It took them another half an hour to reach the inner sectors and were still some way away from the spire when Nuban’s father turned off the main road towards their motel. The streets were empty of course, people preferred to travel underground to avoid the heat, and walking or taking the chute system was much easier than piloting a vehicle. There was a steady flow of traffic, and as they neared the city, the quality of the craft improved until Nuban was consciously aware of the shabby look of their own. Turning once more, they disappeared down a ramp as their target building swallowed their craft whole. It was a three story structure that seemed tiny compared to the bigger buildings, but dwarfed anything Nuban was used to. The building of course went several levels underground as well, typically a ratio of 1:1 compared to the surface, which made the taller central structures all the more impressive. Why anyone would choose to stay above ground however certainly confused Nuban. Underground was easy to maintain, cooler during the Light, warmer during the Cold. But it was more expensive to stay in the above ground levels, as his father had explained.
‘Why?’ He had asked.
‘Higher costs, more energy needed to cool or warm it.’
‘No I get that, but why would anyone choose to stay there?’
‘Prestige, it is common knowledge that it costs more to stay above ground, so if you do, that must mean you are better than others,’ his father had chuckled in his deep voice.
Nuban understood that, missed his father’s subtle sarcasm showing that he didn’t share that view, but Nuban understood prestige, desired it for himself, but his upbringing still told him that in a world of the minimum, it was a horrible waste of energy.
Three levels down, following a small electronic ball of light that had eminated from seemingly nowhere, they found their parking space. Emerging, the smell of vehicle emissions and grease came across instantly. Both passengers groaned as they stretched their bodies from the long journey. The light moved slowly in front of them as they removed their goggles in the poorly lit underground. This was a poorer place after all, more premium motels would be well lit. Far from the sun’s rays, it was a pleasant temperature if a little stuffy, but carrying one small bag each, the light drew them to a door which they pulled open. Entering the building proper there was a slight feeling of relief, it felt pleasantly cool, they have some climate control. Up one flight of stairs the light disappeared in front of a scuffed door that was once no doubt an impressive red, but now looked worn and tired. Nuban’s father swiped his wrist, his personal computer with temporary authorisation allowed them access. Inside, it was a simple but functional room, two beds with en suite.
‘What now father?’
‘We can rest for a few hours, then we will head to the spire. Our meeting is shortly before dark and we mustn’t forget the gifts.’
It was just past 1600 hours, shortly after midday, it would still by bright and hot for another few hours before a slow cooling would begin.
After a few hours of rest, a damp towel to wash hands and face, after all, water would soon be very scarce and supplies were heavily regulated, Nuban felt refreshed as he recovered the parcel from their craft. They chose to walk above ground, Nuban’s father said it was good for the soul to get natural air in your lungs, rather than scamper underground. The sun was heading slowly to the horizon and the air was warm, but not uncomfortable, the smell of plas metal and dust was around them as Nuban looked up at the Spire. He saw several high altitude craft soar in and land in the upper pads of the building, wondered if the woman,Zan, their liaison with the government contracts department was on one of them. They had only communicated by distance, a few video calls, had not seen her face to face yet, but she had assured them that they would meet for an early dinner and she would talk them through the process for their meeting. She seemed nice and helped the two men to maintain their confidence. As they walked to the spire, the sheer scale of the structure began to seem daunting.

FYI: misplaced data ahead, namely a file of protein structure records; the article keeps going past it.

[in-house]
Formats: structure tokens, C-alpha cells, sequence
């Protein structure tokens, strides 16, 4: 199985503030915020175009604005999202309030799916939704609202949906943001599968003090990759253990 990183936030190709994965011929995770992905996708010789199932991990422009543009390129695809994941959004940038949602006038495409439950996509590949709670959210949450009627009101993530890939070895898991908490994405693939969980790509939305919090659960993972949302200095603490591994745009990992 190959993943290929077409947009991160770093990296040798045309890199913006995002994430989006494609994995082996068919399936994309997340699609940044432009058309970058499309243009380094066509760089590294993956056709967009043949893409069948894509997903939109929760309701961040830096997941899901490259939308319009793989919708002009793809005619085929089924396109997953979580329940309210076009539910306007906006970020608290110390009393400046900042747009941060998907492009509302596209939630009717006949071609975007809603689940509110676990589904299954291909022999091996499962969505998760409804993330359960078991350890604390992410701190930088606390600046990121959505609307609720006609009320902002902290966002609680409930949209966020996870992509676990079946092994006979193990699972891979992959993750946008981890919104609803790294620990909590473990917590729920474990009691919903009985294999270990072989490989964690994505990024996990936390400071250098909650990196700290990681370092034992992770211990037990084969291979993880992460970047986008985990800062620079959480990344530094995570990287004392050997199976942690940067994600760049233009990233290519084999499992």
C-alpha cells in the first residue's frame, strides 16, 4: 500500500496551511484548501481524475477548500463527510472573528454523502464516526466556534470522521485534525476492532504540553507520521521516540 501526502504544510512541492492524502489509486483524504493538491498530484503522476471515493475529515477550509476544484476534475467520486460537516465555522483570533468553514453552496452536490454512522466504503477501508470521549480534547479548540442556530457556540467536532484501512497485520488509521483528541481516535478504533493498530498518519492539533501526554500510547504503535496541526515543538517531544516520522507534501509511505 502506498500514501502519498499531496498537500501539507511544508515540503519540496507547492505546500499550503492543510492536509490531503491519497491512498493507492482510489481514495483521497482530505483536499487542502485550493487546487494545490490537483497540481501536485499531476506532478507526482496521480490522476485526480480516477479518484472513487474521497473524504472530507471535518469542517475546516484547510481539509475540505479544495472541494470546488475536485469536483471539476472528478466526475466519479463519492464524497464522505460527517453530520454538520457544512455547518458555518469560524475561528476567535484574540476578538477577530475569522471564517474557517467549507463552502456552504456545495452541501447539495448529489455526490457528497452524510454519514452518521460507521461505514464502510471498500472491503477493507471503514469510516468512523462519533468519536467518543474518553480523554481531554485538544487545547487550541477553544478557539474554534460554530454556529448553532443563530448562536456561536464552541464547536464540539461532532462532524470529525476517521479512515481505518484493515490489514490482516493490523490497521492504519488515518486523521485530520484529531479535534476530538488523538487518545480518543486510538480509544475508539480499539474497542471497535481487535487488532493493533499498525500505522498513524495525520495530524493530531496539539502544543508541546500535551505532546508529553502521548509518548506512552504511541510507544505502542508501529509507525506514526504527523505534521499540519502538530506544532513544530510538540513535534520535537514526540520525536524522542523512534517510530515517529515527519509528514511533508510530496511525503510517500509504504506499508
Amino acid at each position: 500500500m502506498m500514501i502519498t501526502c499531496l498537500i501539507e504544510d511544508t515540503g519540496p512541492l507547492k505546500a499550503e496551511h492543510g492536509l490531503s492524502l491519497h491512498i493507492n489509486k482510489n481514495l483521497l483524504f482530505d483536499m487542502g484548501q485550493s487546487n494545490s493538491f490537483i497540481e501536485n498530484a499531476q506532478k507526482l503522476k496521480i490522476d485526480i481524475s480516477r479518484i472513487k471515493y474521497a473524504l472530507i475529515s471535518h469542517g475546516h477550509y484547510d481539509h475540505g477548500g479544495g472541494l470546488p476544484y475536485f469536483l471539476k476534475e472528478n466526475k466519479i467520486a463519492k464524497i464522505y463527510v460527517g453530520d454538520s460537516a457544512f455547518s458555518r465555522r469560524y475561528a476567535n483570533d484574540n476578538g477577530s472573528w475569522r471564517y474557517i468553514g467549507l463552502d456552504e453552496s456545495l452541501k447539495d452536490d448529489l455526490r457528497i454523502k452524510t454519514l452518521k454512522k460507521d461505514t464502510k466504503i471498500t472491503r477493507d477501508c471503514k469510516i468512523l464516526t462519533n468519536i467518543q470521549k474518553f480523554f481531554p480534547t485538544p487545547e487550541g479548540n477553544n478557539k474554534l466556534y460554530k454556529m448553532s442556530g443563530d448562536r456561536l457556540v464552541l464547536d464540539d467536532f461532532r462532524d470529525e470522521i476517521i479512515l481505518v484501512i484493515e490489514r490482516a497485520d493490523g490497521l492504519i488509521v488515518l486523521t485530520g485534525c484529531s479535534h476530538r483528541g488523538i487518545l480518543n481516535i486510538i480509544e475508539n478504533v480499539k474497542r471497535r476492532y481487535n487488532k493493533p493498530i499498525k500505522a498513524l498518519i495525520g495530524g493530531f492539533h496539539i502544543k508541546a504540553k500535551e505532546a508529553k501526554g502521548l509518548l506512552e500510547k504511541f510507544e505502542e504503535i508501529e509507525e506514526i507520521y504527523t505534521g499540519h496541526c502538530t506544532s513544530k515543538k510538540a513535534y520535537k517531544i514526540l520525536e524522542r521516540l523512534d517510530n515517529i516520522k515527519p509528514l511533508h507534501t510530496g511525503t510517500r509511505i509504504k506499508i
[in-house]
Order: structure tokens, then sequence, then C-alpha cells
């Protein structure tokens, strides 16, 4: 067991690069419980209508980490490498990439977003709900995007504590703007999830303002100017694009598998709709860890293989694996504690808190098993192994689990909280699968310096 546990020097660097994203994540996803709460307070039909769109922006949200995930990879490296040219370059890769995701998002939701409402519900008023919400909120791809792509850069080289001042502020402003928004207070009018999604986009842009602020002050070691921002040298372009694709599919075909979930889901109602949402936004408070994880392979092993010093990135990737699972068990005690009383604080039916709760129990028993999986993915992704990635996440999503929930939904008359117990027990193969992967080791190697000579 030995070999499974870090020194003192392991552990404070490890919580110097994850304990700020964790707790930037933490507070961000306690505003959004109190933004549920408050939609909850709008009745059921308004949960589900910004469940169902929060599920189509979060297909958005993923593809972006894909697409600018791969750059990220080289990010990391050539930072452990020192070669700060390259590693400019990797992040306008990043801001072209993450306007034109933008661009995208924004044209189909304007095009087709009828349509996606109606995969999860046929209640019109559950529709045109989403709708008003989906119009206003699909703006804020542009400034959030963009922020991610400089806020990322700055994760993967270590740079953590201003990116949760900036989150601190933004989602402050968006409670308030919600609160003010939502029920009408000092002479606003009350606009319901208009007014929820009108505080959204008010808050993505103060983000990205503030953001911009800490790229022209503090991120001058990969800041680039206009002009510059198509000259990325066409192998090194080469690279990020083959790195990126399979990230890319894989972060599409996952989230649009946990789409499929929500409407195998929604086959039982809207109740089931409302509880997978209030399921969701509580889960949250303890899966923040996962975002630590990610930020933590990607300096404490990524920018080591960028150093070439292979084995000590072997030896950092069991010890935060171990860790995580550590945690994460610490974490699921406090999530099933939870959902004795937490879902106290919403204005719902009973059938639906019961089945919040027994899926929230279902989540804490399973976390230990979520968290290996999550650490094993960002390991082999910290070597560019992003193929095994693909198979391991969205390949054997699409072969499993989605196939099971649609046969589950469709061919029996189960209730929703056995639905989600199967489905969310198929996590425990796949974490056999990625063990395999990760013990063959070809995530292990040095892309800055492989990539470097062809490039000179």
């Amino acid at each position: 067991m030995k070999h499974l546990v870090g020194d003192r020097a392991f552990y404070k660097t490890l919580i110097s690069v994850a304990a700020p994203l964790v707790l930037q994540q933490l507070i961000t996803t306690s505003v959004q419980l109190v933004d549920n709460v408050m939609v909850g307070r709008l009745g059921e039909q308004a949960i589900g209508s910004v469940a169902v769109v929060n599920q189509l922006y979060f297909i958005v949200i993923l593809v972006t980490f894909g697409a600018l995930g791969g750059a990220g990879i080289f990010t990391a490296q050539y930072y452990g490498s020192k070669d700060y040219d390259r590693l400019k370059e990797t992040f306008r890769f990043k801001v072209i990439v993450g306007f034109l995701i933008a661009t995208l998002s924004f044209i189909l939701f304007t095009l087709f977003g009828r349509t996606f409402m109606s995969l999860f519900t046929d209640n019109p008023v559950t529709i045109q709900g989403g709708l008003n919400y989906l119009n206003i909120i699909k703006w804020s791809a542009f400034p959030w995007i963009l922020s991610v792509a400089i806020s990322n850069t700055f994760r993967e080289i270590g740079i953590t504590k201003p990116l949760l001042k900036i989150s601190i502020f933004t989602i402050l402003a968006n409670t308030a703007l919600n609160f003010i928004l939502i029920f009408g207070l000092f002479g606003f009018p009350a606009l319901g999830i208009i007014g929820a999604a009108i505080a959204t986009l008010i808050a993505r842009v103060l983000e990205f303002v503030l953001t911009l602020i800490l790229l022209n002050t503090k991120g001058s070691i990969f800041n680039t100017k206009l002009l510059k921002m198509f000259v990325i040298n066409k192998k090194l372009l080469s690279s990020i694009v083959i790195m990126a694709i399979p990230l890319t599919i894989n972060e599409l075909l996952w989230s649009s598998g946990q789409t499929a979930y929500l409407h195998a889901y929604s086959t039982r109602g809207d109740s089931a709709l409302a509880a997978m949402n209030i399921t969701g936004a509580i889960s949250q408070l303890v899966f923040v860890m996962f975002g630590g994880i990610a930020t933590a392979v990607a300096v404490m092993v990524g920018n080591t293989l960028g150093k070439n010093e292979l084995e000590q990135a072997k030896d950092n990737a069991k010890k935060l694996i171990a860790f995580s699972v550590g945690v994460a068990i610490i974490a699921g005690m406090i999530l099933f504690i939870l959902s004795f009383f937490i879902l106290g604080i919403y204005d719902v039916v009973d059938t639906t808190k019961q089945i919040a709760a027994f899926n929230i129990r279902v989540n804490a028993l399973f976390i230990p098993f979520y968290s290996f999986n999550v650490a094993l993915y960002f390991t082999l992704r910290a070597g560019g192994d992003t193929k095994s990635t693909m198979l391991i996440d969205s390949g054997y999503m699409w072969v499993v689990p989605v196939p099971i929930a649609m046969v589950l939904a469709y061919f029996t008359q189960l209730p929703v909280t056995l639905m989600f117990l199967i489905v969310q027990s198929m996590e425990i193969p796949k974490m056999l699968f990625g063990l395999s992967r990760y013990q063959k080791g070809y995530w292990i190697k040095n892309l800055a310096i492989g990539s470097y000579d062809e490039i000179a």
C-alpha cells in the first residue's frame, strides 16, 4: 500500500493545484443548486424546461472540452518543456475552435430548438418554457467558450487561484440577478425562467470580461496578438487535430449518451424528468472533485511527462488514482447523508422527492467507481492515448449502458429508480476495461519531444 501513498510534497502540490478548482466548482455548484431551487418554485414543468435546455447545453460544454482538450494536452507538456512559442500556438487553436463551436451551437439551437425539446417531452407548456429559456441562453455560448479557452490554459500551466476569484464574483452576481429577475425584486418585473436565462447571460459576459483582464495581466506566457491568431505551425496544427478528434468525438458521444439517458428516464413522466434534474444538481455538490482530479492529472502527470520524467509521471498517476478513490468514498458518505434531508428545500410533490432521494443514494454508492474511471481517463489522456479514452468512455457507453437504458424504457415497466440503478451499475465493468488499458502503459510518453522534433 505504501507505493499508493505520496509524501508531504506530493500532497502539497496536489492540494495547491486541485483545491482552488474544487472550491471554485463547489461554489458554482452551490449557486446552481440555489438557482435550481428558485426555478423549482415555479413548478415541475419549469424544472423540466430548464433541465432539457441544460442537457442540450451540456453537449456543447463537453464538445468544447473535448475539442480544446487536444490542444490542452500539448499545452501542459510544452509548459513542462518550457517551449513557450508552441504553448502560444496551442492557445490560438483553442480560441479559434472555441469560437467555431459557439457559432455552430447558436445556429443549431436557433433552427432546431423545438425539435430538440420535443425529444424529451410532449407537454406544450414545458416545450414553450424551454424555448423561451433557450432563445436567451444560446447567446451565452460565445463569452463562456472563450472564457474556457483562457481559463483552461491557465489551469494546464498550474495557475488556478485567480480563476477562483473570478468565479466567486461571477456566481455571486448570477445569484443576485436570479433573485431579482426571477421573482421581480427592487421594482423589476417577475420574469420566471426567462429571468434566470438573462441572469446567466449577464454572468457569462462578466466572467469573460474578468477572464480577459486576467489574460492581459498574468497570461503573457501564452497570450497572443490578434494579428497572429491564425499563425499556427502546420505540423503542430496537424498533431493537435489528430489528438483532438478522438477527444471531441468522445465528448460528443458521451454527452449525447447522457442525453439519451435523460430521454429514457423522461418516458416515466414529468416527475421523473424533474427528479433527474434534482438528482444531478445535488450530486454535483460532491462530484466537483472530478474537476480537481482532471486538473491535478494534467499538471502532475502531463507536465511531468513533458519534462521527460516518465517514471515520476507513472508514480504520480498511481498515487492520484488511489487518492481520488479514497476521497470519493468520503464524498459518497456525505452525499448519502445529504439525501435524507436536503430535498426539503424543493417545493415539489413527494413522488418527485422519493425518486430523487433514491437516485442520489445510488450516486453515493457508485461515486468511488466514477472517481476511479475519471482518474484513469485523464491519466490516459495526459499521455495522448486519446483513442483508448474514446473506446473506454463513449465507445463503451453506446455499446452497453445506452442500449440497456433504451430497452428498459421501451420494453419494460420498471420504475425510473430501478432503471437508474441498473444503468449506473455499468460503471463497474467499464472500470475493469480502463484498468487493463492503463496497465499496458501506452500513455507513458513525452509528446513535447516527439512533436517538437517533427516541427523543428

‘Tell me again father, what will we do when we get the contract.’
‘Make the water flow,’ the older man chuckled, ‘and keep it secure, and many thousands of people will have us to thank for their lives.’
Nuban nodded, but as they reached the bottom of the mega structure, for the first time, his confidence began to fade.
‘What do you mean transferred?’ Zan glared daggers from her sharp blue eyes. Dimi, the slimy little man in a cheap suit and smelled of bath oil merely blinked and gave a frustrating smile. ‘I’ve been working on the contracts for fortnights, I’m about to close the deals!’ Her olive skinned hands darted around for emphasis as her short brown hair flopped back and forth.
‘You will be given a new assignment, this comes from high authorities.’
‘Yes I can see that,’ she said dismissing a screen with an authorisation letter. This has to be a mistake, it takes so much time to understand these things, the people involved, this man has no clue, he’s a mid level bureaucrat who’s barely left the spire. ‘What about these jobs? The future of the city, the entire region is at stake, if we don’t get the work done and soon, there wont be enough food, water, infrastructure. Do you have any idea how complex the works are for modifying the city from the extreme colds to a desert climate?’
‘I’ve read the reports from the last Great Change,’ Dimi raised his right hands as he spoke, as had becomes customary when referring to the most important, influential event on the planet, a total change of climate. It occurred only once every two generations and as such was seen as divine power that changed the balance and cleansed the lands. Dimi didn’t believe in that, the Spire and the government had been standing through many Changes, he would ensure they survived another, at least in some form. He was tired of this exchange and his lips draw to a thin line, revealing his frustration.
‘Reports don’t tell you everything, you need to see some of the work first hand.’
‘That’s enough Agent Zan, you have been given your assignment,’ he turned and left the room, the door clicking shut automatically behind him. The lazy sunset cast a dull orange light over the room, matching Zan’s mood.
(C) T.W. Norrich ‘The Great Change’ 2017